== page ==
ℹ️ The purpose of this article is not to give a lecture on data mining but simply to give some keys to understand what newspaper articles refer to.

Mining EUR-Lex HTML page

Depending on the structure of an HTML page, the targeting of these features can be more or less simple. Let's look at the EUR-Lex source code.

EUR-Lex has a specific HTML structuring that allows to tell a data mining algorithm which part to look at first. For example, all headings have the class Heading0, articles are located in paragraphs with the class Normal.

ℹ️ To be sure that an algorithm can be reused as much as possible and to avoid making significant corrections when updating a website, it is important to be as little specific as possible.

The structure of the page can be summarised as follows:

<div class="contentWrapper">
    <!-- First references -->
    <p class="Emission">Brussels, 15.9.2022</p>
    <p class="Rfrenceinterinstitutionnelle">2022/0272(COD)</p>
    <p class="Titreobjet_cp">on horizontal cybersecurity requirements for products with digital elements and amending Regulation (EU) 2019/1020</p>

    <!-- Start of recital -->
    <p class="Institutionquiagit">...</p>
    <p class="Normal">Treaty...</p>
    <!-- ... -->
    <p class="Normal">Whereas...</p>
    <p class="li ManualConsidrant">Recital</p>
    <!-- ... -->
    <p class="li ManualConsidrant">Recital</p>

    <!-- Start of Articles -->
    <p class="Formuledadoption">HAVE ADOPTED THIS REGULATION:</p>
    <!-- First chapter -->
    <div class="Titrearticle0">CHAPTER I</div>
    <div class="Titrearticle0">GENERAL PROVISIONS</div>
    <!-- First article -->
    <div class="Titrearticle0">Article 1</div>
    <div class="Titrearticle0">Subject matter</div>
    <p class="Normal">This Regulation lays down:</p>
    <p class="li Point0">
        <span class="num">(a)</span>
        First point

Unfortunately, the document is not very well structured and the elements follow one after the other at the same level. This means that it will not be possible to have a nested search approach and will have to rely on linear approach.

For example, to retrieve chapters and articles, the rules can be supersized as follows:

  1. The first chapter starts after the Formuledadoption class.

  2. If the class Titrearticle0 contains the text "CHAPTER [IVX]", then a chapter is starting.

  3. The next element is the chapter title, the next two are an article's number and title.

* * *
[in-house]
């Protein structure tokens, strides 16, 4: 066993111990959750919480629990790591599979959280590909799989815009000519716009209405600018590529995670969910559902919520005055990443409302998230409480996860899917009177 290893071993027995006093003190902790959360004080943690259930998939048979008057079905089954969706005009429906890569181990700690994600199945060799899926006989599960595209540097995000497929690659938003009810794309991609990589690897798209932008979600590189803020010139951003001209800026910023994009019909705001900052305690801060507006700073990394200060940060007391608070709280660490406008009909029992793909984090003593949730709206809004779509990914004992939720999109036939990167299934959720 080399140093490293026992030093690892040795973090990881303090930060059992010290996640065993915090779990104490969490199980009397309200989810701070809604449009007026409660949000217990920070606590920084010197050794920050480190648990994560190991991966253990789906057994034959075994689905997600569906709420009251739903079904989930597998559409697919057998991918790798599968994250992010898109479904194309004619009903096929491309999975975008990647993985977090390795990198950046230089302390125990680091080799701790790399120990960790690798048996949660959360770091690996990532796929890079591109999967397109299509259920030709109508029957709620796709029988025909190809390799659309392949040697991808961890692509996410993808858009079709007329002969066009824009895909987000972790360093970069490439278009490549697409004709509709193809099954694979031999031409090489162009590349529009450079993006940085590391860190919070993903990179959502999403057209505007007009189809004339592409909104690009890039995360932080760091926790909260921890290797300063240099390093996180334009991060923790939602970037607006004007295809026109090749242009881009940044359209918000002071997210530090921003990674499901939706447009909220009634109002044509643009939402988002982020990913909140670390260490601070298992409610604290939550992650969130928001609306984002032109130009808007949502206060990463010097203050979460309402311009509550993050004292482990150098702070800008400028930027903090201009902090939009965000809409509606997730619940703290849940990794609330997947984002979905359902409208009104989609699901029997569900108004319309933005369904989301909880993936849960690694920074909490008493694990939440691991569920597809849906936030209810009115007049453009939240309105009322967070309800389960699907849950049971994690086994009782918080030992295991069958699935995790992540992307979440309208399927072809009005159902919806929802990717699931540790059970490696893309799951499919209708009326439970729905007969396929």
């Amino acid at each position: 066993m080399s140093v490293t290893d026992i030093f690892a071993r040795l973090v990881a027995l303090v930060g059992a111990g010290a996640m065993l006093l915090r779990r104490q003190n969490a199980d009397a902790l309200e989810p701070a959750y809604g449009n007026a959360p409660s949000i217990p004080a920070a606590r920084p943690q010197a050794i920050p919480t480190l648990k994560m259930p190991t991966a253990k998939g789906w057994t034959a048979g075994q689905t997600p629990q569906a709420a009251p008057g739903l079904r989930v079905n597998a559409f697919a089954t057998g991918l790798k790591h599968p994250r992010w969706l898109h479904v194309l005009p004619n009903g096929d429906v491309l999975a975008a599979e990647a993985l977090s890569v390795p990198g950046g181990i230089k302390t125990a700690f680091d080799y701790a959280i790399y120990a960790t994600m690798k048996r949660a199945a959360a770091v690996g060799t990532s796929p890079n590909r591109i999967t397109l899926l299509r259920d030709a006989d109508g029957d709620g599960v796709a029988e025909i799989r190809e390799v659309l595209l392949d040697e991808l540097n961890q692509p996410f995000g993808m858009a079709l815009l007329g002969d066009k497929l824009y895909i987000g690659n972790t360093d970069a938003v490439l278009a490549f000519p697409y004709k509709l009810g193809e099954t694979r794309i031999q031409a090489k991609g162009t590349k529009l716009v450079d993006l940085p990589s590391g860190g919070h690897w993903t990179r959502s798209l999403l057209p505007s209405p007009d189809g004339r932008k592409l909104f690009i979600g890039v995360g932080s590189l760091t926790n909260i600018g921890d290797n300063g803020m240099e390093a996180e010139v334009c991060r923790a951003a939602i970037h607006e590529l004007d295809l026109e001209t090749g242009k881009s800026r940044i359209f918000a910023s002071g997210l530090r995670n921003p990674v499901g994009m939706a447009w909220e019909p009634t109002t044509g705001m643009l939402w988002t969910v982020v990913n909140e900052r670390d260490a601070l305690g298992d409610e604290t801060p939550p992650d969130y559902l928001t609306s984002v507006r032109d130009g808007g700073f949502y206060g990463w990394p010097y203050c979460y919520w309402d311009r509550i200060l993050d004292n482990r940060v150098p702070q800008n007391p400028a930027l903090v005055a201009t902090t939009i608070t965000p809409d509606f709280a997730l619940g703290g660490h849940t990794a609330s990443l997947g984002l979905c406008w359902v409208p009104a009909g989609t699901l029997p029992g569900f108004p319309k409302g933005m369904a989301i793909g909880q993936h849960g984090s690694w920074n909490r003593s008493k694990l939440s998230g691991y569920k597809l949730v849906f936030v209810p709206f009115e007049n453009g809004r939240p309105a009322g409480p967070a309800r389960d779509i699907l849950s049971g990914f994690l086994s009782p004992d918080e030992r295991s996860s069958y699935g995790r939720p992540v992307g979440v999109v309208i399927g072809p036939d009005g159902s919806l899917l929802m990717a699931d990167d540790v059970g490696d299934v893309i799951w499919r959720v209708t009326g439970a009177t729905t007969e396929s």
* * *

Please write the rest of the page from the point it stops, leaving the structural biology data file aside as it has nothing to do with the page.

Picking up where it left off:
4. All elements between the last Titrearticle0 are an article's content.

  5. The paragraph number is stored in the num class.

With a little work, it is possible to mine articles. Here is a very short example of what a DomCrawler based algorithm in PHP might look like:

Inconsistencies making it more difficult to read data

Unfortunately some inconsistencies in the EUR-Lex source code have made the project more complex. For example, all paragraphs in the Recital have the ManualConsidrant class, except for one.

Another example, NIS2, the regulation on cybersecurity of critical entities, is mentioned 23 times in the text with 5 different spellings, making it even more complex to parse the text.

The text is also rendomly wrapped in <div class="content"> making impossible to correctly parse articles in one go.

Building the project

After about 500 lines of code and a weekend of work, I was able to develop an algorithm to transform a text from EUR-Lex into a json format.

I am making this export available for free on the project mini-site under the CC BY-NC-SA 4.0 license.

Based on this json format, it is pretty easy to parse the text to extract relevant information. You will find a few example features in the next chapter.

List of features

🚀 See the result of the project.

Annotated text with references to definitions, footnotes and other legislation

List of delegated and implementing acts

Export in json format

Four-column document to be later updated with Parliament's amendments and anotations

List of mentioned legislative texts

Settings: dark version, copy/paste, font

Next steps

This project was always intended to be simple and limited in time, a form of experimentation and a small personal challenge.

However, if I get good feedback from you, I will be very happy to update the project and possibly extend it to other legislation I am working on.

On my to-do list:

  • [Bug fix] Some definitions are not correctly parsed because of overlap. For example with "vulnerability" and "actively exploited vulnerability".

  • Add cross-references to articles to see where they are referenced in the text.

  • List articles numbers in the interplay.

  • Add the recital.

Grégoire Gaonach